Gay Marriage and the New York Times: Who’s Disgusted?


This Ozzie and Ozzie 50s retro photo of two men thrilled with each other on the cover of the New York Times Magazine (April 28, 2008) caught my attention and made me smile. The new face of marriage equality! Many of the guys in the story remind me of the hip and very cute young men whom Marilyn Humphries captured in her 2007 book on the history of marriage equality in Massachusetts, Courting Equality (Beacon Press). For the Times story, “Young Gay Rites,” photographer Erwin Olaf did a great job of making the guys look as American as apple pie. Unfortunately, the Times used all white guys—a big faux pas and a distortion of the same-sex marriage reality in Massachusetts.

Reading through the article, I wondered, “Where do these young guys get all of the money to be living in such great places and enjoying all of the comforts of life?”  Good sense took over. I chided my Cranky Old Lesbian self and realized that the young gay newlyweds (and newly divorced) in the article are just like all the young heterosexual newlyweds (and newly divorced) couples in popular magazines.  Life appears seamless. This is an image that I am happy to have young gay people see. They deserve the right to the American dream machine fantasies that their peers have. All of us should be equally open to the dream machine as economic reality crashes in.

So, my working class self initially got disgusted with the class privilege the Times portrayed but I did get over it.

Will the LGBT folks who are militantly against marriage equality and disgusted with it get over it so easily? I eagerly await their rants.

How long will it take for the right-wing political opponents of equality for LGBT people such as Bill Bennett, Maggie Gallagher, Brian Camenker, and their ilk to show their disgust?

The disgust of the religious fundamentalists is out there already. Rev. R. Albert Mohler, president of The Southern Baptist Theological Seminary in Louisville, KY and talk radio host, read the Times and is stirring up fear with, “The New Face of Gay Marriage.”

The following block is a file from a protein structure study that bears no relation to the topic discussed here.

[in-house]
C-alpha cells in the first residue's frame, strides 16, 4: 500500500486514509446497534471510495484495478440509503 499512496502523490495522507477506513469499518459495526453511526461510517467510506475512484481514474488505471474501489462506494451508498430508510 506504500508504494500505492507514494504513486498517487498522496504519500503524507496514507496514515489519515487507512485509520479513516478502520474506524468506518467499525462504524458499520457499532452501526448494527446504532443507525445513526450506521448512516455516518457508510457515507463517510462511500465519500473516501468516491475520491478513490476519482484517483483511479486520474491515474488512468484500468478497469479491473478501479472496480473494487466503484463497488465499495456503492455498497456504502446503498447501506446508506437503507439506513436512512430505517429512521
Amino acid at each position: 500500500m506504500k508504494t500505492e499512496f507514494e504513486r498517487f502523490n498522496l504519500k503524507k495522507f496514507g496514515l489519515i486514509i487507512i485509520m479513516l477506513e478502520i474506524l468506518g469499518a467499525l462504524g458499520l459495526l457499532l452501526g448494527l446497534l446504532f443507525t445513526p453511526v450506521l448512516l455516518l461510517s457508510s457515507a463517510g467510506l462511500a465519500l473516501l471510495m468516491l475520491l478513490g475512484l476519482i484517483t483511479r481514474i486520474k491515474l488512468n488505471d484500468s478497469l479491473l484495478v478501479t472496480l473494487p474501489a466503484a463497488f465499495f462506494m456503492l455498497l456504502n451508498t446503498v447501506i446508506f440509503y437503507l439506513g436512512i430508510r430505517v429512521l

Mohler comments on the article in detail (he seems obsessed by how we live our lives) and he frets about how “normal” some of the couples want to “appear.” I can only imagine a young gay Baptist kid hearing Mohler’s radio show and realizing that there are gays marrying and living in the American dream machine. Hope that the kid’s library gets the New York Times.

Mohler raises the key question that opponents of marriage equality love to dwell on, how gay marriage will affect straight marriage. He, like most political and religious fundamentalists, looks at the issue as a larger cultural one: “If the legalization of same-sex marriage is changing homosexual culture, is it also changing heterosexual marriage?”

Wow. All the demographics about divorce rates in heterosexual marriages point to a need for help. First, gay people led sexually promiscuous lives that made our life style look alluring to straight people—and probably wrecked their marriages. Now we are following their conservative impulse of marrying and they want to claim that we are wrecking their marriages.

Given the national failure rates of heterosexual marriage, I think heterosexual marriage needs help. Keep in mind that the latest statistics from 2005 show Massachusetts as the state with the lowest divorce rate in the US.  A distinction that we have had for a number of years.

The state of Massachusetts granted civil marriage rights to gays beginning on May 17, 2004. Nearly 10,000 LGBT couples have married. Local and vocal opponents of marriage equality in
Massachusetts such as Brian Camenker and Kris Mineau have been unable to come up with one solid example of how marriage equality has damaged the institution of marriage. The reality-TV show of marriage equality has been running in our state for nearly four years now and tells the story.

Communities across the state celebrate gay marriage. When I tell people that I want to maintain a Massachusetts residency because I am married and protected here by the Massachusetts Constitution, folks get it. No one has mentioned that his or her heterosexual marriage has been downgraded in any way.

People disgusted by our equality ought to be spending more time thinking about the promises of liberty and justice. In its own way, the New York Times has prompted millions to do just that with its cover piece on marriage and young gay men.

Let’s hear it for Ozzie and Ozzie. They’re a lot cuter than Ozzie and Harriet and their taste is impeccable. They give a Cranky Old Lesbian great decorating ideas. I’m not disgusted, just a bit economically envious but very happy that in their 20s they have a civil right to marriage in Massachusetts.


Patricia A. Gozemba


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